Treatment of Peritoneal Mesothelioma in Pediatric Patients
Source: Pediatric Blood & Cancer
Malignant Mesothelioma is most commonly a disease of the older and the elderly. The vast majority of all mesothelioma diagnoses are for men and women (although, mainly men), older that 55 or 60. However, the disease can, albeit very rarely, affect teenagers and young adults. Because mesothelioma is so rarely seen in these populations, studies are impossible to perform and little is understood about the best treatment regimens or the prognostic indicators involved in determining overall treatability. The only way to share information about these cases is through the publication of individual case reports in medical journals.
Physicians from the Dana-Farber Cancer Institute and from Brigham & Women’s Hospital have recently published an article on their treatment of four pediatric peritoneal mesothelioma cases. The case reports describe how the physicians treated these patients and how each responded to these therapies. They close the article with a number of recommendations regarding the future treatment of pediatric mesothelioma cases.
The authors report on four cases of pediatric mesothelioma:
- A previously healthy 17-year-old female with a number of symptoms, including deep vein thrombosis of the left arm, a left-side pleural effusion and an unknown pelvic mass. Fluid in her peritoneum tested positive for mesothelioma.
- A previously healthy 16-year-old male with pelvic pain and weight loss, among other symptoms, had a biopsy of a diffuse tumor mass in his pelvis which revealed peritoneal mesothelioma.
- A previously healthy 20-year-old male with a Klebsiella pneumonia, pleural effusion and a mass in the tissue surrounding his kidneys tested positive for peritoneal mesothelioma.
- A 16-year-old female with a prior cancer history (neuroblastoma at 12) who had achieved complete remission, presented with abdominal pain that was discovered to be caused by peritoneal mesothelioma.
None of the patients had any personal risk factors for mesothelioma, and none were smokers. However, three of them had fathers who were likely exposed to asbestos during their work in construction. None of the men had any evidence of pleural mesothelioma or peritoneal mesothelioma, but we know that the disease can affect the children and spouses of exposed workers before they are diagnosed, or even if they are never diagnosed.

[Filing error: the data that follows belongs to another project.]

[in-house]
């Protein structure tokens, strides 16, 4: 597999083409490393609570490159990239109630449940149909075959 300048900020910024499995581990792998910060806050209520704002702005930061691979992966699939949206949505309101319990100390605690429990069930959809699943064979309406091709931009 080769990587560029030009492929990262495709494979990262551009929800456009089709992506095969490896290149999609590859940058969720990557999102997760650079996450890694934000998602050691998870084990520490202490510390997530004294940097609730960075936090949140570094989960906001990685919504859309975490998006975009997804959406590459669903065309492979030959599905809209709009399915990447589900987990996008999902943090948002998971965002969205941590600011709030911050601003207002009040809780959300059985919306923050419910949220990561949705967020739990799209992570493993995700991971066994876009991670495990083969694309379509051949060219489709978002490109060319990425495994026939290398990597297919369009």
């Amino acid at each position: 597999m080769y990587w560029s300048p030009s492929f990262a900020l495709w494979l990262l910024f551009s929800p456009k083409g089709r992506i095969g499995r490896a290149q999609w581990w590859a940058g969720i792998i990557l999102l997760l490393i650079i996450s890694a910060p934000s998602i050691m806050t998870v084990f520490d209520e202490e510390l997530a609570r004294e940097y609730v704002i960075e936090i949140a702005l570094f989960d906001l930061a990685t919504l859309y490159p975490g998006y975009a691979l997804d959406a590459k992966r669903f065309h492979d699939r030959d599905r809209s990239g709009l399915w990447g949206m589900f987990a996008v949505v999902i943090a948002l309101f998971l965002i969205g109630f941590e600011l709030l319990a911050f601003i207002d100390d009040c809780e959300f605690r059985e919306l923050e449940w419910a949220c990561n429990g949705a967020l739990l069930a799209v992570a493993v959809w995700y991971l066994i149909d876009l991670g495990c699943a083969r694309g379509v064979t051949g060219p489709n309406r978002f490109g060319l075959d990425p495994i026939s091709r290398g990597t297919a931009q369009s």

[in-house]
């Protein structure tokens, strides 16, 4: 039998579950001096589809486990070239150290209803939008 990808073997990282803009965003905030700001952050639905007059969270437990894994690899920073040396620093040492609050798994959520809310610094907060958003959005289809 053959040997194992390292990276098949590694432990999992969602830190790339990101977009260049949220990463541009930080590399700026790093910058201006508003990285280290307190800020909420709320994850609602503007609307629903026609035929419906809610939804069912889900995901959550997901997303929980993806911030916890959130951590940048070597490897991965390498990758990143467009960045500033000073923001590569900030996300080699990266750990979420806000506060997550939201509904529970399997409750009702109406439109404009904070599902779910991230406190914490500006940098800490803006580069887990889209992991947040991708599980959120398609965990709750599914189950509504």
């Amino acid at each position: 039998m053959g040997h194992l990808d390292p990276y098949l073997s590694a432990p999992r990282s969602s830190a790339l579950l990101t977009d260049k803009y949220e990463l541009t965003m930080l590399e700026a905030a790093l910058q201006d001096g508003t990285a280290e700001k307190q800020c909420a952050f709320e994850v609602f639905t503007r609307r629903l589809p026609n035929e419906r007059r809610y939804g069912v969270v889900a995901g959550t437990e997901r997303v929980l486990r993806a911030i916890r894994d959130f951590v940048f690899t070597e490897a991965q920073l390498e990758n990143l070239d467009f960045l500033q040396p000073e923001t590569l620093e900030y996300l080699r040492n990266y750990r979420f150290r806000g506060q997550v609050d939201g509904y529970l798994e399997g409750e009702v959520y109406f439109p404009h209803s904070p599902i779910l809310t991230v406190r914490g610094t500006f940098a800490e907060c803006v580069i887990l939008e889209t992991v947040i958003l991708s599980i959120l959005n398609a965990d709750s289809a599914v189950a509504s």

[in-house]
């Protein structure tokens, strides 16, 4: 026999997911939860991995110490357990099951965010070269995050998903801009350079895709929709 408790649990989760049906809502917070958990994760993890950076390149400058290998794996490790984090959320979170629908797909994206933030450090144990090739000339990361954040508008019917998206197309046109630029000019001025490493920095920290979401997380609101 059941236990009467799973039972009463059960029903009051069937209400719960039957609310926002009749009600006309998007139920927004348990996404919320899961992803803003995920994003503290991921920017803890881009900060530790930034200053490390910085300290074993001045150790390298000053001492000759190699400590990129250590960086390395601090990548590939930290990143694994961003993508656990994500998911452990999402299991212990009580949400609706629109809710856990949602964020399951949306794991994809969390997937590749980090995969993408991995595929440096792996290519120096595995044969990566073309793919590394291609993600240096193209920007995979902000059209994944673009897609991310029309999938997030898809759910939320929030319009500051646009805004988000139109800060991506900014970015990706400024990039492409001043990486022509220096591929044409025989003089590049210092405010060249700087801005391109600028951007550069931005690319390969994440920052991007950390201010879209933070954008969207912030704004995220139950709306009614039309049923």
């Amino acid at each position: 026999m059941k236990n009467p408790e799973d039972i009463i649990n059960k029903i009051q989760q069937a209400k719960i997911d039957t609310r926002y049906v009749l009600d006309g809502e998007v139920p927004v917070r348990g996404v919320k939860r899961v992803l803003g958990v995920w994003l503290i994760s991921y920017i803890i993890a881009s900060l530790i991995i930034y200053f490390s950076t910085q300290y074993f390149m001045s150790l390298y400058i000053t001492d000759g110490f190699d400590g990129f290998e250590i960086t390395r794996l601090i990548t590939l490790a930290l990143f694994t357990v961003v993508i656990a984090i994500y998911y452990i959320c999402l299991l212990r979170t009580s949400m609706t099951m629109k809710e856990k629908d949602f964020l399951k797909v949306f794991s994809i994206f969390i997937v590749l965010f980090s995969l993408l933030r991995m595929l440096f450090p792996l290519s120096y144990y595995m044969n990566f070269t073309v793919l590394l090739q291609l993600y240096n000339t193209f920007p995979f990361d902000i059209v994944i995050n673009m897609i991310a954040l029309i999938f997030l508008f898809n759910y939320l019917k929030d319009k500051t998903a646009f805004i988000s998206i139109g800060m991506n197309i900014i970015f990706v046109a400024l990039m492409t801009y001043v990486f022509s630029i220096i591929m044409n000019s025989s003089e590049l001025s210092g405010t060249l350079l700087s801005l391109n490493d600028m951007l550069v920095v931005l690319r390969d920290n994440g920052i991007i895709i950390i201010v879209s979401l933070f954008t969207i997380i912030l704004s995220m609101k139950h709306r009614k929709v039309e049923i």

Treatment Regimen and Response
After the patients were diagnosed with peritoneal mesothelioma, they all received the same basic treatments as an adult would receive. All of the patients received systematic chemotherapy using pemetrexed and cisplatin; two of the patients received surgical debulking prior to their chemotherapy.
The median survival for the group was 40.3 months. At the time the article was published, three of the four were still alive. Two of these were progression free at 45 and 57 months, respectively, while the third demonstrated some progression at 22 months, but will still alive at 24 months.
The authors conclude their article by raising the question as to the relationship between asbestos exposure and the development of either pleural mesothelioma or peritoneal mesothelioma, especially in pediatric cases. They note that while the incidence of the pleural disease is to be expected based on the way in which these exposures occur, the reasons for the development of peritoneal mesothelioma are still unknown. They wonder if the precise nature of the exposures—whatever they may be, as the question remains totally open for these four patients—may explain the development of peritoneal disease in place of pleural disease.
They also conclude that, where applicable, pediatric cases should be treated in the same manner as adult cases are treated: they should receive debulking surgery if possible and intravenous systemic chemotherapy. The authors also believe that these patients should be eligible for enrollment in adult-focused clinical trials.